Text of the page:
As far as dietary supplements go there are numerous that have been suggested. However, one in particular, the spice curcumin which is derived from turmeric, appears to be especially effective in reducing inflammation. Curcumin has anti-inflammatory effects throughout the body via its ability to regulate a range of inflammatory mechanisms. For instance, the enzyme indolamine (IDO) is expressed in various types of immune cells and is activated by pro-inflammatory cytokines, and plays a role in depression with respect to serotonin (a neurotransmitter central to mood regulation) synthesis (Lopresti et al., 2012; Sompayrac, 2012). Moreover, curcumin has been shown to inhibit IDO expression and activity, and to reduce pro-inflammatory cytokines (Lopresti et al., 2012). What you can take away from this is that:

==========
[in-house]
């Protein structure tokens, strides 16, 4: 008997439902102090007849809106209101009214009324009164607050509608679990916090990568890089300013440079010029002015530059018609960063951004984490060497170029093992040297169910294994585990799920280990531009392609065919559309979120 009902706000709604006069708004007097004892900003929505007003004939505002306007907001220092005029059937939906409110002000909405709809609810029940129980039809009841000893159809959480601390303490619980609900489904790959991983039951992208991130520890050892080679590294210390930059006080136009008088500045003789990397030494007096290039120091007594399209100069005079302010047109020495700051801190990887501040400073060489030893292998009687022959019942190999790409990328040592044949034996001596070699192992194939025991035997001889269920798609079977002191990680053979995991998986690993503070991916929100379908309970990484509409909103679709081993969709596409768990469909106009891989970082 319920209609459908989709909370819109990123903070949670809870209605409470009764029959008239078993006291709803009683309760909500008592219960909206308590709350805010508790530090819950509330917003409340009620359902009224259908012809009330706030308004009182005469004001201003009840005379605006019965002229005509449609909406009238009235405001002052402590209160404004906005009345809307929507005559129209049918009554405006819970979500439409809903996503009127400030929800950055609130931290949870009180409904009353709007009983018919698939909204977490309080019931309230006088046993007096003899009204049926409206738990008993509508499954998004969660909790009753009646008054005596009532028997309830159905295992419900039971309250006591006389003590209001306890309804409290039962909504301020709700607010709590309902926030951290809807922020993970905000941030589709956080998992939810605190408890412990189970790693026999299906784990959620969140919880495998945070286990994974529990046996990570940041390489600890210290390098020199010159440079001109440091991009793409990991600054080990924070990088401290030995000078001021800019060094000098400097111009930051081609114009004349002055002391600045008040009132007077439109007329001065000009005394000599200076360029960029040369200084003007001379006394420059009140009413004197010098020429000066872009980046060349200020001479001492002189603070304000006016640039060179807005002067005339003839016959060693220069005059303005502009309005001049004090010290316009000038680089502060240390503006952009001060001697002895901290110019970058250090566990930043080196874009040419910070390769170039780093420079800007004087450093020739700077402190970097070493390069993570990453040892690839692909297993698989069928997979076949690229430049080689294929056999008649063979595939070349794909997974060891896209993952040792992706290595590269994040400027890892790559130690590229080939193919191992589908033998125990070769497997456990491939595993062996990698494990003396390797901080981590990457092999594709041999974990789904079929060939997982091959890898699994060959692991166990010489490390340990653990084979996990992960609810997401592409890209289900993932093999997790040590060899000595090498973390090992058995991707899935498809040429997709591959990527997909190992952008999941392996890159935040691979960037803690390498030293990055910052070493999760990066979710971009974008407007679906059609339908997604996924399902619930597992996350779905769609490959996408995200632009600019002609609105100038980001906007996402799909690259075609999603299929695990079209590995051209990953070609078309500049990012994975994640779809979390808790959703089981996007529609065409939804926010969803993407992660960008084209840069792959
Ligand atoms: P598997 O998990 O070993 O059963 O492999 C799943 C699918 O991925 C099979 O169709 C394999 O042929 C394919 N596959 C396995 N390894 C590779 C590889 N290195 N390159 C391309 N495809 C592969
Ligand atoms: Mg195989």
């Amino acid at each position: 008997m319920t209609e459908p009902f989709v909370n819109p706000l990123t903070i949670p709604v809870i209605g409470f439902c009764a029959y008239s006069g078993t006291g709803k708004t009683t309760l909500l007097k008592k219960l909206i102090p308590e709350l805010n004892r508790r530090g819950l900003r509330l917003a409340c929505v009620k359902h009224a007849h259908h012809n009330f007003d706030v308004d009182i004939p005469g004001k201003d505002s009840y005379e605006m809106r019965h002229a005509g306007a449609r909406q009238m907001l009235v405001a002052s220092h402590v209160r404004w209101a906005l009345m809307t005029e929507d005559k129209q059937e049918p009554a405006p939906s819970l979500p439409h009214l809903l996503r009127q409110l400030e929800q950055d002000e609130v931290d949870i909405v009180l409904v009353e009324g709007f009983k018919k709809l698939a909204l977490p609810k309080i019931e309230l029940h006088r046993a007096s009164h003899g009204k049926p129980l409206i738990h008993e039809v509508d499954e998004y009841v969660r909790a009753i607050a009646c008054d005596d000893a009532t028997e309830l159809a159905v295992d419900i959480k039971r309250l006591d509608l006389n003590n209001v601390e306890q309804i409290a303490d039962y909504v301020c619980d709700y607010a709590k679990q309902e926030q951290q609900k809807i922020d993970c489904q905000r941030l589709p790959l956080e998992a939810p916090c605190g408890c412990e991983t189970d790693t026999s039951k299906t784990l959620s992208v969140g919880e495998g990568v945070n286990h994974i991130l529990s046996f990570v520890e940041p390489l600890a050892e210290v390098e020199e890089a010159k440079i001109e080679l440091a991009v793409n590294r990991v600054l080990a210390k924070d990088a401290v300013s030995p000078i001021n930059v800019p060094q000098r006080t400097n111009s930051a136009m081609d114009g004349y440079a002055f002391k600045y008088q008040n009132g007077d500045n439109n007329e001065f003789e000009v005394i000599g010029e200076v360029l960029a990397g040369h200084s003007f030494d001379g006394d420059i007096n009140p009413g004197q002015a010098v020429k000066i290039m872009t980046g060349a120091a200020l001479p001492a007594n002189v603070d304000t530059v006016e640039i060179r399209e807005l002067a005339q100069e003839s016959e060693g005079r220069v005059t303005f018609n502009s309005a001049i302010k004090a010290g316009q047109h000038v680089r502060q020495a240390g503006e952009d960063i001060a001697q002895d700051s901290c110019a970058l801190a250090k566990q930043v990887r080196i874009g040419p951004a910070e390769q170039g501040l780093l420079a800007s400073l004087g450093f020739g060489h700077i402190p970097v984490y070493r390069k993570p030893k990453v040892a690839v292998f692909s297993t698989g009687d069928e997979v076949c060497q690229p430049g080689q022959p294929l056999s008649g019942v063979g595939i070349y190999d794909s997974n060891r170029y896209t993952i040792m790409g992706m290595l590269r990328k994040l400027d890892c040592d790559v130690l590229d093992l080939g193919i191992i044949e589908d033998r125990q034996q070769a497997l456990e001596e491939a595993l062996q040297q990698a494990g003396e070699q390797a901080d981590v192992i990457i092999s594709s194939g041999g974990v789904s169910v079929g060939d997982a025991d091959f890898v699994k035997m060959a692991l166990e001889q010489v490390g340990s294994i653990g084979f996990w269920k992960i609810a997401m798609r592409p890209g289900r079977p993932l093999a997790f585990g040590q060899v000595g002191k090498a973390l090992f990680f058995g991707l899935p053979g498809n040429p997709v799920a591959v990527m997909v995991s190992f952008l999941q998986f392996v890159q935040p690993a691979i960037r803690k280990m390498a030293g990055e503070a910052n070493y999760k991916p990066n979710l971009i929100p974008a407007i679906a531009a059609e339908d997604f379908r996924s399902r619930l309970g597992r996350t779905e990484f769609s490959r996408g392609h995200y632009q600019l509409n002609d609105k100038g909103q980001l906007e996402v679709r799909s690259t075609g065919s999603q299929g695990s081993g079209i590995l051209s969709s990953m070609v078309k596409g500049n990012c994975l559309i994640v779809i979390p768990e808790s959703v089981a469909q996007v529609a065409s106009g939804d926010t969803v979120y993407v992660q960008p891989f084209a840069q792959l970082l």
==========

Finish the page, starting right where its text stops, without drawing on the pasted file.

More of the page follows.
Turmeric (curcumin) is a potent natural anti-inflammatory and can easily be incorporated into ones diet

turmeric
Organic Turmeric Powder

Many curcumin supplements are now available at health food stores and online. The one that I personally use is called Meriva-SR, and it has a potent slow release formula. I chose this one because it was shown within the scientific literature to be effective, and after reading numerous customer reviews I was confident in it’s efficacy.

There are of course other ways to integrate turmeric into your diet. It can be used in a wide range of recipes, but one of my favourites is this Anti-inflammatory Pineapple Turmeric Smoothie recipe I came up with!

Pineapple turmeric smoothie bowl 2
Anti-inflammatory Pineapple Turmeric Smoothie Bowl (topped with chia seeds, shredded unsweetened coconut, and pecans)

As always, try to use fresh, local, organic ingredients when possible. For one serving of this delicious smoothie you’ll need: